Graphical Models for Relational Data: New Challenges and Solutions

Lead Research Organisation: University of Cambridge
Department Name: Engineering

Abstract

Data often come under the form of objects and relationships: forinstance, a library consists of books that cite each other; proteinsbind to other proteins according to a variety of patterns; a networkof online customers is formed by people that indicate which othercustomers give reliable product recommendations. Such relationshipscan be used to predict the behavior and properties of each object. Forinstance, if a particular news article cites several sport articles,this is evidence that the particular article is likely to be aboutsports. We propose novel ways of exploring this relationalinformation. The first task is precisely how to predict the propertiesof an object (e.g., the class of a news article) based on otherobjects that that share a relationship with it (e.g., the otherarticles that are cited by or cite our target). We show that thereare important forms of relationship that are not properly treated bycurrent methods, and propose a new methodology to account for suchrelations. The second task focuses on ways to measure similarity ofrelational structures. For instance, if we know that two proteinsphysically interact inside a yeast cell, can we infer which otherpairs of proteins are linked in a similar way? We show how toformulate problems like this using probabilistic models, and developnovel ways of discovering patterns in relational data withapplications to a variety of real-world problems.

Publications

10 25 50

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Silva R (2010) RANKING RELATIONS USING ANALOGIES IN BIOLOGICAL AND INFORMATION NETWORKS. in The annals of applied statistics

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Silva R. (2009) Hidden common cause relations in relational learning in Advances in Neural Information Processing Systems 20 - Proceedings of the 2007 Conference

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Silva R. (2009) Factorial mixture of Gaussians and the marginal independence model in Journal of Machine Learning Research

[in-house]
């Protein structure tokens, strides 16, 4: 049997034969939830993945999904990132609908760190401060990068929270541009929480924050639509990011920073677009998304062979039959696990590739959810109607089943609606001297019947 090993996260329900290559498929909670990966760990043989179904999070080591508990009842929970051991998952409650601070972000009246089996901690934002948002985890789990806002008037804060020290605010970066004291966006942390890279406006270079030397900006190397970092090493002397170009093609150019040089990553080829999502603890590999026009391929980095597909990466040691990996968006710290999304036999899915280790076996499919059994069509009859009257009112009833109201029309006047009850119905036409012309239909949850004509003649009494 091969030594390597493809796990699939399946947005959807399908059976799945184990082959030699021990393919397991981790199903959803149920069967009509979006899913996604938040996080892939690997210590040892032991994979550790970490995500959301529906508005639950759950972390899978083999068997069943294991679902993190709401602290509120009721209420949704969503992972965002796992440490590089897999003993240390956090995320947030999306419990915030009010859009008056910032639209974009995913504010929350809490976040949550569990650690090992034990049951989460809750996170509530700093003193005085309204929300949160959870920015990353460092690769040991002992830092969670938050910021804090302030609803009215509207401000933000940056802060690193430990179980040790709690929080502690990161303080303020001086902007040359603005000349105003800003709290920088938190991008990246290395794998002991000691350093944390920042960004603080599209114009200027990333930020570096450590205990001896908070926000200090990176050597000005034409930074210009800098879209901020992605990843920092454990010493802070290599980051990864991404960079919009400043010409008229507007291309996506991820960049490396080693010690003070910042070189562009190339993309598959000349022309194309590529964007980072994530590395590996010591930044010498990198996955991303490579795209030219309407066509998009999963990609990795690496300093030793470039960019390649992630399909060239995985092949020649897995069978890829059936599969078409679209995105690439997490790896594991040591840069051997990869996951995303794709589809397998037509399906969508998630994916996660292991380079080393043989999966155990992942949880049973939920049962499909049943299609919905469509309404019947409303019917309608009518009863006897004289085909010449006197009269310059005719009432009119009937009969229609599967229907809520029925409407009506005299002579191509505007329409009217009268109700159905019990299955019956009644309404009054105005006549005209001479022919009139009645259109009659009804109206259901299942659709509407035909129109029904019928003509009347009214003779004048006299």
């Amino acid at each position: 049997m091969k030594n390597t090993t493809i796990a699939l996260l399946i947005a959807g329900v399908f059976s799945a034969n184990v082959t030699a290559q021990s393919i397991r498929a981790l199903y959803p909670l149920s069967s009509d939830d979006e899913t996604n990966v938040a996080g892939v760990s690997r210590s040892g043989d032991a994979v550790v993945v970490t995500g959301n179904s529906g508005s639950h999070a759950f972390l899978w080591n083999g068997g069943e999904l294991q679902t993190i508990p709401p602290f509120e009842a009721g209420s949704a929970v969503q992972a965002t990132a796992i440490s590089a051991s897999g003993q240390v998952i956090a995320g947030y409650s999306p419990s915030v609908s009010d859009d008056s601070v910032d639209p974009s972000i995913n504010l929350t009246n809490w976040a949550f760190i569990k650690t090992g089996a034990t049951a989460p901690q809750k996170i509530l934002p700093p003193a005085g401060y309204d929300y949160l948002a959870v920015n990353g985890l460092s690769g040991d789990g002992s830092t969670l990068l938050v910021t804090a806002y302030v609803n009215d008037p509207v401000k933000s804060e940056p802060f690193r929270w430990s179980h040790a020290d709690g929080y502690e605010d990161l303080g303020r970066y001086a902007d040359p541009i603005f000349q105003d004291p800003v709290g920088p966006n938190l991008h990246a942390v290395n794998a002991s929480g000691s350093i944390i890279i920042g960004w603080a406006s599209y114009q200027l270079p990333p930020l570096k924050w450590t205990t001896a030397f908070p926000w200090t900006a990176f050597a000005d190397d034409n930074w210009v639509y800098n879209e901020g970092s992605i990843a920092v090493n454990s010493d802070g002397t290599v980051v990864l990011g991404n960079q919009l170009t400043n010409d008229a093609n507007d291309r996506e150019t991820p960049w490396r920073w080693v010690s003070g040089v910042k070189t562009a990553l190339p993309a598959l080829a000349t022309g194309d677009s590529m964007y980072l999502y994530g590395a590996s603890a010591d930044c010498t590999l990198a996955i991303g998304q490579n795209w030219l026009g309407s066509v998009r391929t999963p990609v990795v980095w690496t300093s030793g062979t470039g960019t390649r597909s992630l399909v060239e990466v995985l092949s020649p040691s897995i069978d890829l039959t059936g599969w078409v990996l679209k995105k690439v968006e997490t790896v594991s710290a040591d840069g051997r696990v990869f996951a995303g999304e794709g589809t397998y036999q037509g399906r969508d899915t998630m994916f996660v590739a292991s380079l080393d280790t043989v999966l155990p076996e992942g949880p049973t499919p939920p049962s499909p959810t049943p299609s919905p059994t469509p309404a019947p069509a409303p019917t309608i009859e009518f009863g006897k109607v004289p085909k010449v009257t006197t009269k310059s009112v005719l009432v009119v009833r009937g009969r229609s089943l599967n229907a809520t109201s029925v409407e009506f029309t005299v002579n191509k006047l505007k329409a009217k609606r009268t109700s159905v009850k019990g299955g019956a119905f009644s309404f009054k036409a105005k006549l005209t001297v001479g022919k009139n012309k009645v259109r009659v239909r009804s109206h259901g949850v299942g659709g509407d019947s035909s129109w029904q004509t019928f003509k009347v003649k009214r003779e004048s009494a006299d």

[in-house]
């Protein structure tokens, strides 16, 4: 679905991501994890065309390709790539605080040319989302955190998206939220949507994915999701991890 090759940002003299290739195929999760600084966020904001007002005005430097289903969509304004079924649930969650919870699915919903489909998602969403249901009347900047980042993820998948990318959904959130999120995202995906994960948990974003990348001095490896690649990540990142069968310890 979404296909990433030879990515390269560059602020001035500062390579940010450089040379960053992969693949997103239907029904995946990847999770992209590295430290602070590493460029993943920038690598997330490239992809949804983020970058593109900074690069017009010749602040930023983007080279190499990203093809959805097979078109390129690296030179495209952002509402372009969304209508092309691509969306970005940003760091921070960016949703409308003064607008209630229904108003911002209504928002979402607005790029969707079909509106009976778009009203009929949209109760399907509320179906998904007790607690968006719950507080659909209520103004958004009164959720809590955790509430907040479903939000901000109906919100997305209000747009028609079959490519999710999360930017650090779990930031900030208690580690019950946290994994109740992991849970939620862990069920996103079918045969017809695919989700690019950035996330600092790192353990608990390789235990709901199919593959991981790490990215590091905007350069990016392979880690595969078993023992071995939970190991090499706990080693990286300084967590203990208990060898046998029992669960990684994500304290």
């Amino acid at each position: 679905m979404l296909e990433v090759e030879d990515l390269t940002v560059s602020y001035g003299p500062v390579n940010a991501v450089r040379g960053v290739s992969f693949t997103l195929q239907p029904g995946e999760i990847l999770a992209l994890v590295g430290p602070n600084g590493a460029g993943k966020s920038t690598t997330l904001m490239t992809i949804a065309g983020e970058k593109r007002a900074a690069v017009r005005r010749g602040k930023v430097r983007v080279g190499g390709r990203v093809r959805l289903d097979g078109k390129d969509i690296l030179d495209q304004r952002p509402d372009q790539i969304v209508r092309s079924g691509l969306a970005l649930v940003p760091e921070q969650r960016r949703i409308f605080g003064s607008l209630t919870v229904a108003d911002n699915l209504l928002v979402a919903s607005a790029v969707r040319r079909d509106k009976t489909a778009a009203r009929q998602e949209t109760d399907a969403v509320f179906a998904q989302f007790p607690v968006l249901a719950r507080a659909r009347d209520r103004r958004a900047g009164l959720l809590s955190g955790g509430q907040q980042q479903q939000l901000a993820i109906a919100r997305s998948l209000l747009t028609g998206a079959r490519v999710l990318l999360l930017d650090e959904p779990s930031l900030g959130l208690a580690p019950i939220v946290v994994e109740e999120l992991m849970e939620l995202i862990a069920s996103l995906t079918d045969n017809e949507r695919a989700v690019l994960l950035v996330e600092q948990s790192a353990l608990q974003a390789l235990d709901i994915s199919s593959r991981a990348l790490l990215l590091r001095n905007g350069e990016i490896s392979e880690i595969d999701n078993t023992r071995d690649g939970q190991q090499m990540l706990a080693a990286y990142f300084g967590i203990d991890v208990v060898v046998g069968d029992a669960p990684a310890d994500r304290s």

Description Data come under the form of objects and relationships: for instance, a library consists of books that cite each other; proteins bind to other proteins according to a variety of patterns; a network of customers is formed by people that indicate which other customers are trusted reviewers. Such relationships can be used to the predict the behavior and properties of each object. For instance, if a particular news article cites several sport articles, this is evidence that the particular article is likely to be about sports. We have developed novel ways of exploring this relational information. The first task is precisely how to predict
the properties of an object (e.g., the class of a news article) based on other objects that that share a relationship with it (e.g., the other articles that are cited by or cite our target).
We showed that there are important forms of relationship that are not properly treated by current methods, and developed a new methodology to account for such relations. The second task is how to measure similarity of relational structures. For instance, if two proteins are physically interacting inside a yeast cell, which other pairs of proteins are linked in a similar way? We showed which probabilistic models correspond to this question, and developed novel ways of discovering patterns in relational data with applications in molecular biology. We also explored aspects of causal learning, and how to combine large databases of relational data.
Exploitation Route Relational data are ubiquitous. Our methods can be used in many areas of Data Science to understand and predict the relations between objects.
Sectors Digital/Communication/Information Technologies (including Software)

 
Description Due to the widespread availability of relational data, our work can be directly used in a variety of domains. For instance, companies that want to automatically generate metadocuments based on classifying groups of text files (e.g., the pages generated automatically by Google News) will benefit from a new approach to classify relational objects: in their case, objects are text documents, and relationships are citations or hyperlinks between documents. Biologists that want to unveil new patterns of protein-protein interactions will benefit from new tools that measure similarity of relational structures. Moreover, our work has also had a direct impact in theoretical machine learning. We developed new families of graphical models and inference algorithms which solve problems that cannot be treated with current machine learning methods.
First Year Of Impact 2012
Sector Digital/Communication/Information Technologies (including Software),Healthcare
Impact Types Economic

 
Description Google
Amount £55,000 (GBP)
Funding ID Google Research Award 
Organisation Google 
Sector Private
Country United States
Start 06/2009 
 
Description Microsoft
Amount £83,600 (GBP)
Funding ID Award 
Organisation Microsoft Research 
Sector Private
Country Global
Start  
 
Description Microsoft
Amount £66,000 (GBP)
Funding ID PhD Scholarship 
Organisation Microsoft Research 
Sector Private
Country Global
Start